Way back in the midst of time, deep in the shadows of the 16 bit home computer era, there was a series of top down shooters called Alien Breed. Developed by Team 17, they were considered to be rather good, and so after many years lost in space, Team 17 decided to give them a shiny make over and bring the franchise into the 21st century.
At the time of the original games, the influence of the Alien films was clear, and this still holds true today. You play as Conrad, the chief engineer of a large spaceship, who finds his craft emerging from hyperspace into a collision with an unidentified vessel. The pattern for the games is set early on in Alien Breed: Evolution, the first game in the trilogy, as you run from place to place, resetting switches, starting machinery and quickly annihilating xenomorphs. One thing is obvious; the modern aliens draw from wider influences, with the main species reminding me more of Half Life 2‘s antlions than anything gigeresque.
The game is powered by the unreal engine, and looks shiny. The graphics are uniformly excellent, with great visual effects, especially in showing the workings of the slowly disintegrating spaceship. The animation of Conrad is reminiscent of Gears of War, despite the isometric perspective, and is as polished as you would expect from an unreal game. One issue is the camera, which you can control with the left and right bumpers. Each press moves it round 45 degrees, but it would be nice to have more automation, as it can be disorientating to come out of a cutscene with the camera at an odd angle, and turning corners during combat can be a pain as well. Graphically, both the aliens and Conrad look good, although particle effects of fires or explosions are less realistic.
In terms of gameplay, not a lot has changed in the last twenty years. This is still basic run and gun shooter fare, with missions consisting of flip this switch, collect this item, occasionally livened up by a timed survival set up or an escort mission. There is not a huge variety in the type of aliens either, with the same ones turning up time and time again. That said, new species do appear, such as those that spit balls of acid at you, or fast scuttlers that are much harder to shoot.
The lack of variety is not always noticeable though, when the pace is so frantic, and this is helped by excellent audio, whether it is the groaning of stressed metal, explosions, or the chittering of out of sight aliens, it all helps to build a tense atmosphere. The story is progressed by comic book style panels at the start of every chapter, of which there are 5 in each of the games. Each chapter took me roughly an hour to complete, so you are looking at 15 hours or so gameplay on the single player campaigns. The weapons too are well realised, with sci fi standards such as the assault rifle and shot gun sounding great and also being clearly differentiated, each useful in different situations. One grumble with the game is that items such as grenades and health packs do take time to use, and the progress bar is interruptedevery time you take a hit, which makes the grenades pretty useless at times.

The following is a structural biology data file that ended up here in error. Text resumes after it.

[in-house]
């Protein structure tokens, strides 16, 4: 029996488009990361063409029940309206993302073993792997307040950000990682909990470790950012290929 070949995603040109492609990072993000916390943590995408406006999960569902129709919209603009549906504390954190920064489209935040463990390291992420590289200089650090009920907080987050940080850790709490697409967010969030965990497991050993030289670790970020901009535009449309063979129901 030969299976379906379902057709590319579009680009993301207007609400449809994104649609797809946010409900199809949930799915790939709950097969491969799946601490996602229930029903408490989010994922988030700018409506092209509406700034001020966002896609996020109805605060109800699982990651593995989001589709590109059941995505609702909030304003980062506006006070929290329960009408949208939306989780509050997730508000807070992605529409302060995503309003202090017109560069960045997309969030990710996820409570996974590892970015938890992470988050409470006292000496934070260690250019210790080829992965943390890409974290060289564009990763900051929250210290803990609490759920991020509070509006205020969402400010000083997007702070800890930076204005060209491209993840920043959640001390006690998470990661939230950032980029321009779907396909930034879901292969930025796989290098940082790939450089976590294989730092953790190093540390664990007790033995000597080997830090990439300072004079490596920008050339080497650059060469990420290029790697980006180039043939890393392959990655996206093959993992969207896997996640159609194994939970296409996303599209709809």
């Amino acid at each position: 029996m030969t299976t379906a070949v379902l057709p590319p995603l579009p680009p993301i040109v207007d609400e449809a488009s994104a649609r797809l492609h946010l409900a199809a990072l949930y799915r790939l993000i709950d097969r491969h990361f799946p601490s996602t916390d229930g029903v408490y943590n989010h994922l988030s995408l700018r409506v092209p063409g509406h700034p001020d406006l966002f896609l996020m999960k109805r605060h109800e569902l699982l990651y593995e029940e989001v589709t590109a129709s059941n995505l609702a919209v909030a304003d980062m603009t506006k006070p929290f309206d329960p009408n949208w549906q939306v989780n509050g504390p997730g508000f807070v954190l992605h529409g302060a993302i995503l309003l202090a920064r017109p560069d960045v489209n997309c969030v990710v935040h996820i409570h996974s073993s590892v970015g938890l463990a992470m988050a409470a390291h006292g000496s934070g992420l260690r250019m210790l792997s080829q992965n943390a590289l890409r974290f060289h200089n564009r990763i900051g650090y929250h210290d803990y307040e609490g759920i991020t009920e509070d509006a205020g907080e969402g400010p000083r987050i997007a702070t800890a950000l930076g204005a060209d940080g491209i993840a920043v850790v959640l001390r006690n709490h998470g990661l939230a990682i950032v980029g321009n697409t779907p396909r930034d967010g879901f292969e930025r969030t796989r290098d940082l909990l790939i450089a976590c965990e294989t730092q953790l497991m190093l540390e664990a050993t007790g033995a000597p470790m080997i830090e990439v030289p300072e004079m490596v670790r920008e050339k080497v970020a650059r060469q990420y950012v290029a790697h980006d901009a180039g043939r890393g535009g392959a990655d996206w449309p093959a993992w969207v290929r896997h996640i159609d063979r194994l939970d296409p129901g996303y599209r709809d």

This is where one issue does raise its head. Rather than 3 standalone games, the three titles can be seen as episodic content, each one following on from the last. The gameplay does not change fundamentally at all, and neither do the enemies, so it can start to feel a bit samey. Boss battles liven things up a bit, which are great set pieces, but very old school.
Alien Breed Assault, the 2nd title, does introduce some new features, such as the ability to purchase upgrades for weapons, armour and items. This adds a much needed element of personalisation to proceedings, and the upgrades make a real difference to the weapons. These are paid for using credits you pick up around the ship, which also gives a point to exploring the gorgeous environments fully.
Assault and Descent also come with a survival mode, which adds some replayability, although it is pretty basic. It consists of 3 game modes, all a variation on the now familiar horde mode, which challenges you to stay alive for as long as possible against vast numbers of enemies within an arena. This also gives you the change to check out the better weapons before you unlock them in campaign. Finally, there is also a co-op campaign, which I have been unable to try, but this gives you an interlinked story to the main campaign in all 3 games.
All 3 individual games are also available on xbox live arcade, but if you are a fan of the series this is a nice neat package. I was disappointed that there were no extras, developer commentaries, artwork etc. on the disc, as it does feel like a lazy way of shoving this out to retail.
Alien Breed trilogy is an HD tribute to the run and gun shooters of yesteryear. It is simplistic by today’s standards, and anyone seeking a fix before Gears of War 3 need not apply. But if you are looking to relive your youth, or just kick back and shoot aliens without too much thought, it provides an atmospheric and well executed reminder of why gaming in the 80s was so great.
MLG Rating: 7/10
Platform: Xbox 360 Release Date: 25/03/2011
Editors note: We are currently running a competition for Alien Breed Trilogy. Head over here to check it out.
Disclosure: Midlife Gamer were provided a physical copy of Alien Breed Trilogy for review purposes by the promoter. The title was reviewed over the course of one week on an Xbox 360. For more information on what our scores mean, plus details of our reviews policy, click here.